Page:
Week Two: Advent Waiting

By Katie Harmon-McLaughlin

My first encounters with the Internet were accompanied by the long, screeching, wavering tone of dial-up. In those days, waiting for a webpage to load was not as inconvenient as it was miracle. To be so connected by the wonder of technology was worth the wait. Today, I feel impatience grow in me when I watch the spiraling icon on my desktop. This mode of communication is now commonplace, and I want it instantaneously.

The immediate has become a driving value in many cultures. If I want food faster, I can put it in the microwave. If I want that new iPhone but don’t have the money, I can put it on a credit card. The goal is maximum efficiency for a minimal amount of inconvenience in our lives. The underlying message we are receiving is: If you can’t have it now, it might not be worth having. (I wonder how this relates to the growing resistance in these same cultures to the life of faith.)

I would by lying if I said that I don’t indulge in immediate gratification. And it’s not all doom and gloom. Some expediency literally has life saving potential. For these advancements, I am grateful. In other ways, this value can be dehumanizing. As a society we tend to cast aside those who can’t keep up. Our incessant need for urgent convenience often comes at a cost to the planet, and the people in the systems producing this endless want.

How does this immediacy-value impact our state of heart as persons of faith? We are invited during this waiting season to slow down enough to examine every part of our life in God. When I recall times of impatient waiting, I notice that my first response is usually to search for distraction. If I am waiting in line, I will take out my phone and scan through emails or social media. I busy myself with other things to make the time go faster, to avoid the reality that I’m in.

What am I missing while keeping myself occupied with other things? Am I missing the opportunity to be present with the other people around me? Am I closing off the invitation of the Spirit to enter into life-giving conversation with a stranger? Am I ignoring ordinary life brimming over with holy significance amid the waiting time? Am I missing a chance to catch my breath and clear my mind instead of continuing to fill it? Is there some great insight or question emerging from my depths never given time enough in silence to surface? Is my evasion of what is before me revealing a deeper evasion of what is within me?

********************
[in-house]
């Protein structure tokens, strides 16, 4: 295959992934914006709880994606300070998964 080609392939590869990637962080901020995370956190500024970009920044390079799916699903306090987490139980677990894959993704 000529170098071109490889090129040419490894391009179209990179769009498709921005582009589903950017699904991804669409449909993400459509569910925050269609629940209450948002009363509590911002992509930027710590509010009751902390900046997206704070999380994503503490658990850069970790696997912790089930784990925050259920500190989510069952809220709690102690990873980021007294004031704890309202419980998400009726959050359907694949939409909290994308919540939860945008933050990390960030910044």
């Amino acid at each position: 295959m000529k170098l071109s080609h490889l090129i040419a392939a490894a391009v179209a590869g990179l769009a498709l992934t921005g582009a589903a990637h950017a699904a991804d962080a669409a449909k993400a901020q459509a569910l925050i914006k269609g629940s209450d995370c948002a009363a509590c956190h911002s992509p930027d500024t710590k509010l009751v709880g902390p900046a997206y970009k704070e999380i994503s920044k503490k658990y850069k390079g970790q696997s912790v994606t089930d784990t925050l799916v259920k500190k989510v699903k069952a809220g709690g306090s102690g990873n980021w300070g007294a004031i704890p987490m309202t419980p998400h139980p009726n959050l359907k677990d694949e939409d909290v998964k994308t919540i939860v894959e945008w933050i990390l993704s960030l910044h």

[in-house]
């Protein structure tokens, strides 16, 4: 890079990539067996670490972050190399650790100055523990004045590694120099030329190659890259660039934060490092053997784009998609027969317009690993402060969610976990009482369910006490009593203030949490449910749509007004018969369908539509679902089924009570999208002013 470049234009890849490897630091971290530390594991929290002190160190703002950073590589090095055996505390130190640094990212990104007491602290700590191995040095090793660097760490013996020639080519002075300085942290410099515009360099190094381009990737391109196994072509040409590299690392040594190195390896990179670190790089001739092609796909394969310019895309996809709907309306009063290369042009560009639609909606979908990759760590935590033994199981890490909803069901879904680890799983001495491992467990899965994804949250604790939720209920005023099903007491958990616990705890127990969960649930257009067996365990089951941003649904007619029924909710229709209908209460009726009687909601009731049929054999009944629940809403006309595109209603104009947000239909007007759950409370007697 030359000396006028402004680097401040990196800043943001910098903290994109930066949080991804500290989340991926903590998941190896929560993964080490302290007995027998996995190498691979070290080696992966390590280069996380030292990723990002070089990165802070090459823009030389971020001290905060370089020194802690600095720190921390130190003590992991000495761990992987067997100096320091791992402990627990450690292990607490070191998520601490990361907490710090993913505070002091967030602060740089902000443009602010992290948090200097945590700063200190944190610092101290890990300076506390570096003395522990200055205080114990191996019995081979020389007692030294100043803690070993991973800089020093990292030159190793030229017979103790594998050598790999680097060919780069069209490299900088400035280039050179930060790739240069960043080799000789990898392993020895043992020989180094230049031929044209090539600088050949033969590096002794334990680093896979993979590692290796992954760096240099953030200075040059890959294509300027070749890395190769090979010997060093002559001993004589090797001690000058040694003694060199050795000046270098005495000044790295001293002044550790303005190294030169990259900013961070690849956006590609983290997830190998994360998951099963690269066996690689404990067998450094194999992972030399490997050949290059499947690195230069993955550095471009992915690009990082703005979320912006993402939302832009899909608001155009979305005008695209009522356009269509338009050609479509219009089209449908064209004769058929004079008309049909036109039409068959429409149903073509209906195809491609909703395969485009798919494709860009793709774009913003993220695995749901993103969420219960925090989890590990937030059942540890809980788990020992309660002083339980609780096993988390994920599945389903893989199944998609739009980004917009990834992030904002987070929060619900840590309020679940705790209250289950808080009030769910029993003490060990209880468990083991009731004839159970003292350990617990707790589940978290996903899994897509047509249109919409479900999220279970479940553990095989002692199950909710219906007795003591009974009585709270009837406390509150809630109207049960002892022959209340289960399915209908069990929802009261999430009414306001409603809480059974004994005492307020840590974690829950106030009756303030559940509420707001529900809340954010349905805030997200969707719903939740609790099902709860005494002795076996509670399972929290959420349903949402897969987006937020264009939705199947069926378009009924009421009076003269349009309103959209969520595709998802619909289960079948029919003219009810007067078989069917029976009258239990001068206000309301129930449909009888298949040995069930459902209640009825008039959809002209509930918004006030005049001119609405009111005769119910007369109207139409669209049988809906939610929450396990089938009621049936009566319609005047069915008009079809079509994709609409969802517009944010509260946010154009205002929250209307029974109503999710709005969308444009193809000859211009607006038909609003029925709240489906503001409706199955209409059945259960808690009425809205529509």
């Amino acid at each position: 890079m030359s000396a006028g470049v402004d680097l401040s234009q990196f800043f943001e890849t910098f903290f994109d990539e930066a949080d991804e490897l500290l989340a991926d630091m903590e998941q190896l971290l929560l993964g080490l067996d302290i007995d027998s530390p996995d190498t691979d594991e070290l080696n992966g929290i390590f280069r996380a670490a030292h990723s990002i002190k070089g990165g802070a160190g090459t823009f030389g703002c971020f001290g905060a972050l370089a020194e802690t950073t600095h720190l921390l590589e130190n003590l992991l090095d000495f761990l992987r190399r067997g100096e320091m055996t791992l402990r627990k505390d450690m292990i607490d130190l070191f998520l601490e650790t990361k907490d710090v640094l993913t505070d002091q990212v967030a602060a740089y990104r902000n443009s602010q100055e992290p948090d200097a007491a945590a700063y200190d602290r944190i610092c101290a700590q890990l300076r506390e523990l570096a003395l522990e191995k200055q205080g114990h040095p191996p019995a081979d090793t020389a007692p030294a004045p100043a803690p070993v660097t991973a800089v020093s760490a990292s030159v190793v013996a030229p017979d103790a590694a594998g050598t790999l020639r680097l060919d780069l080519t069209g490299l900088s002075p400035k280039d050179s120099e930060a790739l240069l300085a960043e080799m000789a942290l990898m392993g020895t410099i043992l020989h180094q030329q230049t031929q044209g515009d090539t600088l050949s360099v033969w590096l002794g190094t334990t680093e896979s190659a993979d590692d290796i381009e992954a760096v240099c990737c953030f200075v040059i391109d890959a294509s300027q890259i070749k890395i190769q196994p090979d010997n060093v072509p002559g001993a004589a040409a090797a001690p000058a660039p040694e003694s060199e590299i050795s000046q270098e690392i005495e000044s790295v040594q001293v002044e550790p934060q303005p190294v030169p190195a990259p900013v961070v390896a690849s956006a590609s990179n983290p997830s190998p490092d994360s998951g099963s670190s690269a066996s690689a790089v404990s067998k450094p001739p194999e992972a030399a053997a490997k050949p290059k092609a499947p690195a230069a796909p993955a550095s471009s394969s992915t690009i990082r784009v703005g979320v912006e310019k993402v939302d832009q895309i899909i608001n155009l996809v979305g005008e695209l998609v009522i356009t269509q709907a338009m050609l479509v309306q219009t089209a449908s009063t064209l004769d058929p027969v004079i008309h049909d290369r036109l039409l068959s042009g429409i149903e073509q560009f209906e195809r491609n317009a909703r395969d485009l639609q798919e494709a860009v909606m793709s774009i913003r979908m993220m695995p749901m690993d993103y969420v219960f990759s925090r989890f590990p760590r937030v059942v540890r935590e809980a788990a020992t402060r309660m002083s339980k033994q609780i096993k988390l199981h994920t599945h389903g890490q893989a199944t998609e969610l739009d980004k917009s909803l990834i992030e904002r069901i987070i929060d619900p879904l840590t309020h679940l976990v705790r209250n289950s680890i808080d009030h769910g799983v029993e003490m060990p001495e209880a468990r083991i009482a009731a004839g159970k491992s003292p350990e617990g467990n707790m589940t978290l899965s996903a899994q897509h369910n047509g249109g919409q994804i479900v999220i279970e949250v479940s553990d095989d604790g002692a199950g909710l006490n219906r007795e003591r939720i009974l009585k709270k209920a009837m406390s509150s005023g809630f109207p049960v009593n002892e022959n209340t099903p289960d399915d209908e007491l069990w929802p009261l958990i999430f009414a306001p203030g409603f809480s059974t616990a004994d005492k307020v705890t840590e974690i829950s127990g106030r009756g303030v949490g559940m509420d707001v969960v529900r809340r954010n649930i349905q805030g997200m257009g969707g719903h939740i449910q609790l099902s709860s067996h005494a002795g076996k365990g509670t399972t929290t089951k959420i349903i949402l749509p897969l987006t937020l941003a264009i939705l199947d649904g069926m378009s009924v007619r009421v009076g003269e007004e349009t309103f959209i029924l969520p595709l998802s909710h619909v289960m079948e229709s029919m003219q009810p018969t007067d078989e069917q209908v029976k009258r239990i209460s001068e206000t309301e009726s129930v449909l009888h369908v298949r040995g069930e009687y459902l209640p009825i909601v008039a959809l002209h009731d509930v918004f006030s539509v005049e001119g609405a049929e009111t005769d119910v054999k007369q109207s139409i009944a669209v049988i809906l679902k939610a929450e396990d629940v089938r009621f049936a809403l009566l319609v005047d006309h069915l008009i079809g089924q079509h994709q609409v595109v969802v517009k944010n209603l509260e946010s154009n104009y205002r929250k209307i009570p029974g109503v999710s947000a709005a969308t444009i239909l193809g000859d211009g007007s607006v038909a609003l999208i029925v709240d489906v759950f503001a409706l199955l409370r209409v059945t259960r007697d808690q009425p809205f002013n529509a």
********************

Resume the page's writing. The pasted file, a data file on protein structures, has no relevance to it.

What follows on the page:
Advent is a waiting season. It reminds us that in the waiting is the forming of the new life we are waiting for. It calls for our full attention, and births anticipation within us. The anticipation is holy, even as it may produce discomfort or impatience. Don’t busy yourself with other things to distract from the restless hope arising within. Stay in it. Notice what it forms within you. It’s worth the wait.

Spiritual Practice: What is the state of your heart in waiting times? What would it look like in your life to be more attentive in the waiting? This week, create intentional space to be prayerfully attentive.


Lenten Practice: Holy Attention
Daily Act: Spend at least 10 minutes outside just noticing creation. What do you see that you normally don’t notice or take the time to appreciate?
Weekly Prayer Phrase: Repeat this phrase slowly as you breathe deeply. You may choose to memorize this phrase and repeat it throughout your day.


Today’s blog is a poem by Zac Harmon-McLaughlin, a Missionary Coordinator for Community of Christ (EGLMC). As you dwell in holy attention today, what is revealed to you through creation? How do the natural processes of the earth slow your own pace and humble you into awareness of the holy? How does the outer terrain impact your inner terrain?

“The wide-open vistas that sustain our souls, the depth of silence that pushes us toward sanity, return us to a kind of equilibrium. We stand steady on Earth. The external space I see is the internal space I feel.” Terry Tempest Williams (p.158, Red: Passion and Patience In The Desert)